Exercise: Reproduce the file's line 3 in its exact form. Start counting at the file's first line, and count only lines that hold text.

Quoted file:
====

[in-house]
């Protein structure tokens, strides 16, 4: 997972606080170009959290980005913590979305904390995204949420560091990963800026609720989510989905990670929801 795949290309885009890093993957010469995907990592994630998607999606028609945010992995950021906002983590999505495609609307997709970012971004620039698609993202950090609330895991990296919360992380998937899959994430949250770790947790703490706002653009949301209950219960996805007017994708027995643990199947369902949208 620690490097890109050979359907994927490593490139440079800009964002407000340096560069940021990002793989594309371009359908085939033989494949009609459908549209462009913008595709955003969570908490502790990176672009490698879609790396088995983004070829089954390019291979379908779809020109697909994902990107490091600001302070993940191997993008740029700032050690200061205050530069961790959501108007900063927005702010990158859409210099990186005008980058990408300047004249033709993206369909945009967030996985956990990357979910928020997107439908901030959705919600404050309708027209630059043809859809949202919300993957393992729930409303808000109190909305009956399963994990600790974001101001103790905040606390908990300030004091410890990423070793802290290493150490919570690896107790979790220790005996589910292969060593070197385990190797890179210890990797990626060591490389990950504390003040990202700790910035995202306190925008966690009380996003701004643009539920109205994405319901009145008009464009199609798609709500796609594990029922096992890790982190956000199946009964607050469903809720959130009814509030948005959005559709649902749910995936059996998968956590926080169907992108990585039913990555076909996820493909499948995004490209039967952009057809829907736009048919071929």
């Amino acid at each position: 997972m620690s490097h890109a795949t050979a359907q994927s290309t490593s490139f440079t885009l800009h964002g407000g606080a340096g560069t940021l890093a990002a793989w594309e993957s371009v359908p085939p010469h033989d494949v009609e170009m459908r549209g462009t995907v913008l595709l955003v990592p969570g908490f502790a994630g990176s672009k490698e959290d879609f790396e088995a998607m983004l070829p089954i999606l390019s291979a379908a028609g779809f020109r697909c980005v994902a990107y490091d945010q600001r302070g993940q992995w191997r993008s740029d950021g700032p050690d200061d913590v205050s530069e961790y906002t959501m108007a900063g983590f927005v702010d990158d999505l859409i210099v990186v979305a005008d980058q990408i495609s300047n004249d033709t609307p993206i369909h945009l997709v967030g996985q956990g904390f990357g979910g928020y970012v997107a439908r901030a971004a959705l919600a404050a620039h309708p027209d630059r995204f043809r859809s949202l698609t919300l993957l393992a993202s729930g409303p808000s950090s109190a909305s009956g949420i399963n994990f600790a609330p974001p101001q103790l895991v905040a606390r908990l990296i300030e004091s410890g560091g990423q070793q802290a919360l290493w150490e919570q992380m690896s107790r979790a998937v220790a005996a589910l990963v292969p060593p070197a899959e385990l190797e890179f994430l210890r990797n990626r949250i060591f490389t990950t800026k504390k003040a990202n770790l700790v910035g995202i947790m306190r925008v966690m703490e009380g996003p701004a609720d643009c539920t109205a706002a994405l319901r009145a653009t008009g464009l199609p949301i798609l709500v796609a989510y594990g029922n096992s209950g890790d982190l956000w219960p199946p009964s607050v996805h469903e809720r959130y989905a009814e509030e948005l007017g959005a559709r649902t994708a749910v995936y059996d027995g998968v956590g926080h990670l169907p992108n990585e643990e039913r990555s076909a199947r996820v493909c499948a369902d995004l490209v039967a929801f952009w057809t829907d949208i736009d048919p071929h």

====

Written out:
């Amino acid at each position: 997972m620690s490097h890109a795949t050979a359907q994927s290309t490593s490139f440079t885009l800009h964002g407000g606080a340096g560069t940021l890093a990002a793989w594309e993957s371009v359908p085939p010469h033989d494949v009609e170009m459908r549209g462009t995907v913008l595709l955003v990592p969570g908490f502790a994630g990176s672009k490698e959290d879609f790396e088995a998607m983004l070829p089954i999606l390019s291979a379908a028609g779809f020109r697909c980005v994902a990107y490091d945010q600001r302070g993940q992995w191997r993008s740029d950021g700032p050690d200061d913590v205050s530069e961790y906002t959501m108007a900063g983590f927005v702010d990158d999505l859409i210099v990186v979305a005008d980058q990408i495609s300047n004249d033709t609307p993206i369909h945009l997709v967030g996985q956990g904390f990357g979910g928020y970012v997107a439908r901030a971004a959705l919600a404050a620039h309708p027209d630059r995204f043809r859809s949202l698609t919300l993957l393992a993202s729930g409303p808000s950090s109190a909305s009956g949420i399963n994990f600790a609330p974001p101001q103790l895991v905040a606390r908990l990296i300030e004091s410890g560091g990423q070793q802290a919360l290493w150490e919570q992380m690896s107790r979790a998937v220790a005996a589910l990963v292969p060593p070197a899959e385990l190797e890179f994430l210890r990797n990626r949250i060591f490389t990950t800026k504390k003040a990202n770790l700790v910035g995202i947790m306190r925008v966690m703490e009380g996003p701004a609720d643009c539920t109205a706002a994405l319901r009145a653009t008009g464009l199609p949301i798609l709500v796609a989510y594990g029922n096992s209950g890790d982190l956000w219960p199946p009964s607050v996805h469903e809720r959130y989905a009814e509030e948005l007017g959005a559709r649902t994708a749910v995936y059996d027995g998968v956590g926080h990670l169907p992108n990585e643990e039913r990555s076909a199947r996820v493909c499948a369902d995004l490209v039967a929801f952009w057809t829907d949208i736009d048919p071929h």